Why you can learn from mistakes

Have you ever noticed the following? You make a mistake, think about it afterward, and try to do better next time. If it was just a small mistake, you will most likely have forgotten about it after a short time. However, if it is a big mistake that has lasting effects on you and your life, you will deal with it much more intensively afterwards. The reverse is therefore: the bigger and more significant the mistake is for you, the more you learn from it for yourself and for the future. My mistake with running too fast after the illness annoyed me so much and afterwards I thought about it so much that this (hopefully) won't happen to me a second time.

Admitting mistakes shows human strength

So why shouldn't you be open about your own mistakes? Correct. There is no reason not to. Nobody is perfect and everyone makes mistakes - every day. And that's just as well. At some point I realized that I like people most who deal openly with them and admit their mistakes. Nobody breaks their crown when they say โ€œHey, that didn't go so well at the moment - it was my fault.โ€ On the contrary. I always think: It's great that he / she admits the mistake. That shows a really strong character. Do you think the same?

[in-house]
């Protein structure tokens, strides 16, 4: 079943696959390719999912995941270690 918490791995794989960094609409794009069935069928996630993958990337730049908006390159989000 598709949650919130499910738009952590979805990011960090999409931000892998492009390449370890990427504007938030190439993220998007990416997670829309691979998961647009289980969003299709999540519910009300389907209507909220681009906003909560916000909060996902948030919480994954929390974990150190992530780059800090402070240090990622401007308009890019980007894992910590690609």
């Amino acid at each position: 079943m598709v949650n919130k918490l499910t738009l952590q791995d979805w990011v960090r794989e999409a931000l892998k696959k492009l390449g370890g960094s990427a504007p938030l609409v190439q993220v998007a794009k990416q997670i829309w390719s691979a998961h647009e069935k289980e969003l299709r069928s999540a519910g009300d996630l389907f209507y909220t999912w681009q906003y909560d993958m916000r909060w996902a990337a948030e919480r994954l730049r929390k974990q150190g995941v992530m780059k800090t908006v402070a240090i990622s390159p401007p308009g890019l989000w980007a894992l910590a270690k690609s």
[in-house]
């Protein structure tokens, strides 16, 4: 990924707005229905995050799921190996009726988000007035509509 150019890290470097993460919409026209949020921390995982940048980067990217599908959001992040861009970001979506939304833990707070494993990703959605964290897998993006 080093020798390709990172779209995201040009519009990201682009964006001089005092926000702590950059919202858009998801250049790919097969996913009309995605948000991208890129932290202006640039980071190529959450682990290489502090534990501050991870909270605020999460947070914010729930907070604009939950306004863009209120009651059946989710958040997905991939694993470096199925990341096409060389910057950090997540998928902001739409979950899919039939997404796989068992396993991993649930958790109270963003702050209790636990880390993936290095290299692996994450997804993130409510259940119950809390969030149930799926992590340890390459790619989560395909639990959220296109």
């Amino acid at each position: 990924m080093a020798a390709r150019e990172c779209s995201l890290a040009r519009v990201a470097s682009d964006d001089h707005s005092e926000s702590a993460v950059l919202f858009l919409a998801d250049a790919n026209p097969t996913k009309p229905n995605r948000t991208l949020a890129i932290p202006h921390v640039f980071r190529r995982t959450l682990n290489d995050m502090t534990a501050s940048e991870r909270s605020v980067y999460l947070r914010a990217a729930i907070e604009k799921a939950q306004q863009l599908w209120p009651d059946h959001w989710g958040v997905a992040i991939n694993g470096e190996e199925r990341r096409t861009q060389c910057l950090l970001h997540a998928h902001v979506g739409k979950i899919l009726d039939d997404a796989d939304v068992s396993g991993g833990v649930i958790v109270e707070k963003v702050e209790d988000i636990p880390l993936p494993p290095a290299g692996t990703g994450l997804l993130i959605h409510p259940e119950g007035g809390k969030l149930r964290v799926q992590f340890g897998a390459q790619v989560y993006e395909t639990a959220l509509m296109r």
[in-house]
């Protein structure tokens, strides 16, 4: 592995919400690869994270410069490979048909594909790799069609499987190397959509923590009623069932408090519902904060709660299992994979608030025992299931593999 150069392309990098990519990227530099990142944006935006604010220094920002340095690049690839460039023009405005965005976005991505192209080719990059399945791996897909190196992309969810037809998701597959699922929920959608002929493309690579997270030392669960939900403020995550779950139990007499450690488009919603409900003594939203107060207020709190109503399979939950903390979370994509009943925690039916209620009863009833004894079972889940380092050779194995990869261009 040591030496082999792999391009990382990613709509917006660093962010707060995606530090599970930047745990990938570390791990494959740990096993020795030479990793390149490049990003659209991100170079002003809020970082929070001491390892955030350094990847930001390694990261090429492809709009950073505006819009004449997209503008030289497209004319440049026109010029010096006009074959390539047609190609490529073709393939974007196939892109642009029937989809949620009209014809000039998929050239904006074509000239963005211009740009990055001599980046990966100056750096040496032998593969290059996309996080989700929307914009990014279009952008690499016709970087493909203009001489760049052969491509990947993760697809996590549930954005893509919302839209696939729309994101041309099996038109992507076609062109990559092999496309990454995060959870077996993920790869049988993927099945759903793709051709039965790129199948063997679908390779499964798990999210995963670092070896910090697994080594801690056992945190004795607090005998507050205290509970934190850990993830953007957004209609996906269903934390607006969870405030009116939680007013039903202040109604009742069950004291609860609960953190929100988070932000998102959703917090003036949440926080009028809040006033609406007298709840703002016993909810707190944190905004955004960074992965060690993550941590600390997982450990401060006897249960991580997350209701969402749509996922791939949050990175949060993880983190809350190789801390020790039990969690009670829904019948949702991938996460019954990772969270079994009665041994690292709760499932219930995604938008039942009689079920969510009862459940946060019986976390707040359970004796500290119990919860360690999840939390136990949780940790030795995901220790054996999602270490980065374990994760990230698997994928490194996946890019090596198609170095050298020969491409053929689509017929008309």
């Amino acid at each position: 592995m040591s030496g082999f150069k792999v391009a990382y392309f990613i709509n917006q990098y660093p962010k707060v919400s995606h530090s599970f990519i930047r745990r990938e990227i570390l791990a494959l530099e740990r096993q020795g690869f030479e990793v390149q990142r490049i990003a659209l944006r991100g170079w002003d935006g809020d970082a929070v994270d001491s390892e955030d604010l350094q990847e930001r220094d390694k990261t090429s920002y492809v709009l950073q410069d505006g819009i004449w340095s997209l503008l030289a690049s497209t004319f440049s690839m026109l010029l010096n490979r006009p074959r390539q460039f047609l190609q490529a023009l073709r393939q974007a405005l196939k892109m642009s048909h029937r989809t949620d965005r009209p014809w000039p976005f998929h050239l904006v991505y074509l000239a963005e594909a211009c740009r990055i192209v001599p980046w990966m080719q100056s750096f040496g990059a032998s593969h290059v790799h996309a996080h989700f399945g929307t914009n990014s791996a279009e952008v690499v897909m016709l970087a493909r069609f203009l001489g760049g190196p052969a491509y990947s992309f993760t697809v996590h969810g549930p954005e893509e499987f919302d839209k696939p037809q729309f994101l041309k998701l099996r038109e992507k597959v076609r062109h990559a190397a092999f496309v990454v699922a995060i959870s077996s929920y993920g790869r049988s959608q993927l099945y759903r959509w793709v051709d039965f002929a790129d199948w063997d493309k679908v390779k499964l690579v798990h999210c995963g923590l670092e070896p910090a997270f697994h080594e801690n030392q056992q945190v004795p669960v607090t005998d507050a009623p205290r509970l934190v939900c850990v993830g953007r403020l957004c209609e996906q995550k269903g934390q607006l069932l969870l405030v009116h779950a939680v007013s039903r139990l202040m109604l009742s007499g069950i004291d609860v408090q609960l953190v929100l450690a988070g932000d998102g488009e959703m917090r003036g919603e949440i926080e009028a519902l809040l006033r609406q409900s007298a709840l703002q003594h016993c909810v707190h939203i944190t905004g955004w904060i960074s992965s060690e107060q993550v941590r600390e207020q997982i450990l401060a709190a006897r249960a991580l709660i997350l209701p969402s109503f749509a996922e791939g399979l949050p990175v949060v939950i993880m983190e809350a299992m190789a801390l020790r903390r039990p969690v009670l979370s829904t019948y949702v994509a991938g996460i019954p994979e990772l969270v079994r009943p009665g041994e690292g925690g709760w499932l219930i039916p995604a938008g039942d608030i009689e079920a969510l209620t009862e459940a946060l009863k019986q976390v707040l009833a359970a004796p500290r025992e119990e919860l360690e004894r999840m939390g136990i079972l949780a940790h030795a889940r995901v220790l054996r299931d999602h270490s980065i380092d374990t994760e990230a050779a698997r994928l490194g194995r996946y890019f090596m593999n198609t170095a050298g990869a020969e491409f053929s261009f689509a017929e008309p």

6 mistakes I made and changed as a person

  1. Meeting the expectations of others and wanting to please them: Why is it so important in life what others think of you? It is impossible to please others. For many years I tried to do justice to as many people as possible and to behave as they would like. As a result, I got into an endless loop in which I completely forgot myself. As you can imagine, that was a very unpleasant feeling.